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Biased towards 3COM switches? Like preferring Chevy over Mercedes. Obviously, getting the best switch is not a priority.

That being said, I think the primary reason to get a managed switch is not for troubleshooting. It's for VLANs.

VLANs are terrific for segregating traffic (say, for security reasons). If you think you will need to do that in the future, get a managed switch now. Otherwise, save the money and buy unmanaged.

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> VLANs are terrific for segregating traffic (say, for security reasons).

Security through obscurity? Nice.

There is nothing obscure about VLANs.

They're a legitimate security tool. I too would've prefered some other switch, than HP, but now that Ive used them, they're pretty nice. (I dont much care for 3com either - whatever happened to intel's switches? they where the best)

We use these:

http://www.hp.com/rnd/products/switches/sw...es/overview.htm

Nice switch, lots of features, everything is hotswapable.

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Having used both unmanaged and managed switches I would now never want to use an unmanaged switch again. Where I work (a school) the policy used to be to do things as cheaply as possible, i.e. buying unmanaged switches, etc. What we've found is that buying the cheap stuff only ends up costing us more in the long run. You buy the cheap stuff and then a year or two later someone wants to change something in the network and the cheap stuff isnt capable of handling it so you have to buy something new. If you'd bought the more expensive stuff to start off with the second purchase (and the time required to install/configure it) wouldn't have been necessary and money would have been saved.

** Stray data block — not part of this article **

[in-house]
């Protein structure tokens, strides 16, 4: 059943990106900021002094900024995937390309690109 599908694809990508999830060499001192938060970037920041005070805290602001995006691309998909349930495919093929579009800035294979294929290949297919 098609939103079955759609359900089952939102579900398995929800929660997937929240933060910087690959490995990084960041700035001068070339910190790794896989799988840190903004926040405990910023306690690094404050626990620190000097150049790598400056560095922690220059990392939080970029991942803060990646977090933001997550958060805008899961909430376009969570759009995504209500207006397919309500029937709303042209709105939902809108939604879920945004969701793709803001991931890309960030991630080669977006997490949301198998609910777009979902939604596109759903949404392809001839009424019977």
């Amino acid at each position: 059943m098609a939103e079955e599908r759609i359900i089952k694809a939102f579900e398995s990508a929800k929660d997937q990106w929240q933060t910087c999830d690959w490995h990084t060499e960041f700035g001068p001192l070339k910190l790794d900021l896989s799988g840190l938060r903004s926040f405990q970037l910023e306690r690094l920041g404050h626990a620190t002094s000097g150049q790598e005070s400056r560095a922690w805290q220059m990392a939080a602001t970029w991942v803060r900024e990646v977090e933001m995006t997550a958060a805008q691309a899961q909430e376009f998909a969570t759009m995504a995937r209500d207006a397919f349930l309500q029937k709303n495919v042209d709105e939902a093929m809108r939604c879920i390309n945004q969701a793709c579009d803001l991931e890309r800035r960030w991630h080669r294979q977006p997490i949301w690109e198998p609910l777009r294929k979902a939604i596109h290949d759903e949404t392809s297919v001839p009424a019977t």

We now use managed HP Procurve switches all over (about 15 in all), they've been very reliable, HP's warranty is superb and no quibble (lifetime next day replacement). The thing that really makes the decision easy to justify is the fault finding on them. We installed the new managed switches and quickly discovered that a fair bit of our CAT 5 had been badly installed and had been causing major problems on out network. We had already manually debugged part of the network, which took hours and hours, the time taken to debug the rest of the network with the HP switches was minutes (we did the debug a couple days after installing the switches in order to make sure the switches had had time to see traffic over the cabling).